Mary Lou Monaghan, 51, said she was subjected to metal detectors when she flew from Pittsburgh, Pennsylvania, to Atlanta on Saturday. But she said she'd be OK with submitting to advanced-imaging technology and pat-downs.
"If it's what you have to do to be safe, then it's OK. Either that, or you just don't fly. You can drive if you want to drive," Monaghan said.
The TSA has said the ramped-up use of full-body scanning and pat-downs is needed to stop nonmetallic threats, including explosives, from getting aboard planes and are meant to head off attacks such as the one allegedly attempted by Umar Farouk AbdulMutallab last Christmas. Authorities allege he had a bomb sewn into his underwear on a flight from the Netherlands to Michigan.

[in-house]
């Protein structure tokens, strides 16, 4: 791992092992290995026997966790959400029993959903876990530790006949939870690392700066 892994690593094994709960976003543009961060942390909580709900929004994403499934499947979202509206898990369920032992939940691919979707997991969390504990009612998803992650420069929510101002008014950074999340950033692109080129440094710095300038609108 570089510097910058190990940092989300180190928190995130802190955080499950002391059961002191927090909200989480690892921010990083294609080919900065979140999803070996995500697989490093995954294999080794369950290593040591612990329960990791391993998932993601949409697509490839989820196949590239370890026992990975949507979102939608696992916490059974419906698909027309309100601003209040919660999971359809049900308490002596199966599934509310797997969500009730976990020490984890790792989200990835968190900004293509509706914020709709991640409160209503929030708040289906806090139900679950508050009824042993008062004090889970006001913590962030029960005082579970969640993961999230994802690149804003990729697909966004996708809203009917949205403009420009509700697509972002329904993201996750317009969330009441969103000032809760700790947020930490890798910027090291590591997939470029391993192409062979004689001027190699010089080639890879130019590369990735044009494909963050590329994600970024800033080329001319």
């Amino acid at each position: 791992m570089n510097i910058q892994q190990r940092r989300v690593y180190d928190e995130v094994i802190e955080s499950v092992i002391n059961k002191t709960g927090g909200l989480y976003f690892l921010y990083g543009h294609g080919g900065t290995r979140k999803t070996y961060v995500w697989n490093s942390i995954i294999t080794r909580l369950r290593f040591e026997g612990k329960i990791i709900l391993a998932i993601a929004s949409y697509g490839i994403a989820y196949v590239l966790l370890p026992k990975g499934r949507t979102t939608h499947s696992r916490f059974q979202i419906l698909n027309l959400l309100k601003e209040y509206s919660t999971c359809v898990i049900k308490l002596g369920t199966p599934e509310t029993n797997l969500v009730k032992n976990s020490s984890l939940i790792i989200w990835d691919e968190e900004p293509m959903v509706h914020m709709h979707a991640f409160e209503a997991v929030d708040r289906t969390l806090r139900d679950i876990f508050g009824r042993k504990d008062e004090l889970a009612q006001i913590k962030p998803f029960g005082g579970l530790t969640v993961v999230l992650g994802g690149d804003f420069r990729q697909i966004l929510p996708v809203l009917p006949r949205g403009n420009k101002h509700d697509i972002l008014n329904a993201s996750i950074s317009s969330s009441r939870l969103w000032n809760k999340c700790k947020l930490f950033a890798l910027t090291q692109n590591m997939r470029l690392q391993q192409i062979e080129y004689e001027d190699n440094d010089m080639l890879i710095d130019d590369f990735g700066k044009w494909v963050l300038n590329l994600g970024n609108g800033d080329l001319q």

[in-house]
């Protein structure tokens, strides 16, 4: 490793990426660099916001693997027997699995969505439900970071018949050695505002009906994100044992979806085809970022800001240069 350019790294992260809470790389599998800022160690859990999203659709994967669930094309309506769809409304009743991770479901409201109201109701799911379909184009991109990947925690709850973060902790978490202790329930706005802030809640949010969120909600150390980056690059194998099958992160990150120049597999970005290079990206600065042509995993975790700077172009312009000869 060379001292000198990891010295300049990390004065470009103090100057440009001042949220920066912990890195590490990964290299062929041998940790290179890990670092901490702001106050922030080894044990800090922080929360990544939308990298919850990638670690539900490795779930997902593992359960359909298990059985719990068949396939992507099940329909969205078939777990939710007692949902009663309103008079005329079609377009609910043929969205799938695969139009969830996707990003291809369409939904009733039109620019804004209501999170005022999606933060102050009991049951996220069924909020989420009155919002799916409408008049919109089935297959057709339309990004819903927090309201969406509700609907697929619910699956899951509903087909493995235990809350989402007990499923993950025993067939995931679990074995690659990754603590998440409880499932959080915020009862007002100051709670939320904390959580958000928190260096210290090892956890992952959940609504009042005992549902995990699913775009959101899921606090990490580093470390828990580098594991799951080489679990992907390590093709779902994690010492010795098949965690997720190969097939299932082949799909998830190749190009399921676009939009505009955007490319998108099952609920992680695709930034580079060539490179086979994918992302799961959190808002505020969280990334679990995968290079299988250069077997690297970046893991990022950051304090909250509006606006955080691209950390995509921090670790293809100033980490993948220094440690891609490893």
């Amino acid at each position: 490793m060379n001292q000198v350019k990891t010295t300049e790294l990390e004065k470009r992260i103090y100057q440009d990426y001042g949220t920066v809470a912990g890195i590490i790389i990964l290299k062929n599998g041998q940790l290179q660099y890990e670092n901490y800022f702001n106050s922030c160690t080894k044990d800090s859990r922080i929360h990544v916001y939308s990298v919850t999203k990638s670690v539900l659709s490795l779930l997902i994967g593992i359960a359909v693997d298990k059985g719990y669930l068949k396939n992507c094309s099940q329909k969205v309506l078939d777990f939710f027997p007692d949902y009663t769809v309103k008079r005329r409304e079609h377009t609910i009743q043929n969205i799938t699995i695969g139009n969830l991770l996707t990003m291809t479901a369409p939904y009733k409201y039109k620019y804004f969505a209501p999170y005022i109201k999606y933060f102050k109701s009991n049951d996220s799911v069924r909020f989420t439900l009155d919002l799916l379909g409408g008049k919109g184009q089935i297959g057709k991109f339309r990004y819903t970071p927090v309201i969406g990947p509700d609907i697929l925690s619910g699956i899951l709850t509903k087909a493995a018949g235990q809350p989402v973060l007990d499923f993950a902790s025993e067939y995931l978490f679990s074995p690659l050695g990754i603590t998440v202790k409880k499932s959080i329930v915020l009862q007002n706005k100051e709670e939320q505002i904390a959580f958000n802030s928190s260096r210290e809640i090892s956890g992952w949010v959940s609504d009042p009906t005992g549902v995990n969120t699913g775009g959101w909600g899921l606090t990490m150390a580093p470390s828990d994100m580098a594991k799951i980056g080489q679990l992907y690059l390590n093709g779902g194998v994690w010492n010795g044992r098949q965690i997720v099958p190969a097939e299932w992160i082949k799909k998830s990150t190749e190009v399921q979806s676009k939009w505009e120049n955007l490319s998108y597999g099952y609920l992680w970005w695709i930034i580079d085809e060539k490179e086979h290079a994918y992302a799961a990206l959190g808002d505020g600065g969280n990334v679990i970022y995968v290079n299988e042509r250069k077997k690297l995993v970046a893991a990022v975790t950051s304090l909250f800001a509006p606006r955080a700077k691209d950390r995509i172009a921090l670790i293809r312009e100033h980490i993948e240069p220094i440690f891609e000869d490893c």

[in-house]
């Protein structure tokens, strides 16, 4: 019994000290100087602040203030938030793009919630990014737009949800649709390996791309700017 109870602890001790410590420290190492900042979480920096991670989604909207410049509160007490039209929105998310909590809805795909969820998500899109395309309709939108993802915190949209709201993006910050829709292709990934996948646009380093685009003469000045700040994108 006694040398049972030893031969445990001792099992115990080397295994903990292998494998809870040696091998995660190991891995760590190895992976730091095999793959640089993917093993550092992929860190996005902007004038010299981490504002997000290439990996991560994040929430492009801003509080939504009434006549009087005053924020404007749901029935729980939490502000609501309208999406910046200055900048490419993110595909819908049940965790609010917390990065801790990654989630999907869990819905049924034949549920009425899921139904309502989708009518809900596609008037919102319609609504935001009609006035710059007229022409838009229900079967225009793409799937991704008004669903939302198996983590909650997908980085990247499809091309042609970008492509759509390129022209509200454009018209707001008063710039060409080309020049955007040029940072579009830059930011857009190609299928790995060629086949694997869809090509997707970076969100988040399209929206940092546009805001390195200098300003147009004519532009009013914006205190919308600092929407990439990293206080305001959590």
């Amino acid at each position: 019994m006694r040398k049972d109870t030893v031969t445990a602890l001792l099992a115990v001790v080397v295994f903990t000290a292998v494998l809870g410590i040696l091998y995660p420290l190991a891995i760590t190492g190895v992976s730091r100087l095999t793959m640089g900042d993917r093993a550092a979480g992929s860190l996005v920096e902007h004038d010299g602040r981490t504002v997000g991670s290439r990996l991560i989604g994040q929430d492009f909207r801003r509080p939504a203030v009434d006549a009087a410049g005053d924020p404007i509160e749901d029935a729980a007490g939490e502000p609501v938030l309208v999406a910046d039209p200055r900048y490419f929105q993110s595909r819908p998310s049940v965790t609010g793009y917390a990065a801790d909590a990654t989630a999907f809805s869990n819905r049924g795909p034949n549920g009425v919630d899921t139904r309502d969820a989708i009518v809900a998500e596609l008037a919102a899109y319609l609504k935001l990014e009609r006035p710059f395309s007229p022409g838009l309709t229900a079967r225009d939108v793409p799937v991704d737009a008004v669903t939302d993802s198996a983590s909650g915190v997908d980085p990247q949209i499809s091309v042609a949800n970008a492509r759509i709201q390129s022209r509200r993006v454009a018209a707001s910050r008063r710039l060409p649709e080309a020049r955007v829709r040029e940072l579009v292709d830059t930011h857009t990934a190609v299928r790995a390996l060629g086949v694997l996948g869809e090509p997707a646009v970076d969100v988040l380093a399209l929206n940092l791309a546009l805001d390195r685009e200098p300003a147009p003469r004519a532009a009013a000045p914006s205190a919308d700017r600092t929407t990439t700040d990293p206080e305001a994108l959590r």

About 400 body-scanning machines have been installed at 70 of the country's nearly 450 commercial airports.
The TSA said there are nearly 2,200 security lines at checkpoints nationwide. Metal detectors are still the dominant screening technology, although the new scanners have been installed mostly at airports with high passenger volume.
The TSA has not estimated what percentage of passengers are likely to receive body scanning, but the number will jump over the next year. By the end of 2011, the agency plans to deploy another 600 scanning machines, bringing the total to 1,000.
Pat-downs are used primarily on passengers who set off either the body-scanning machine or metal detectors, and are guaranteed for travelers who opt out of body scanning.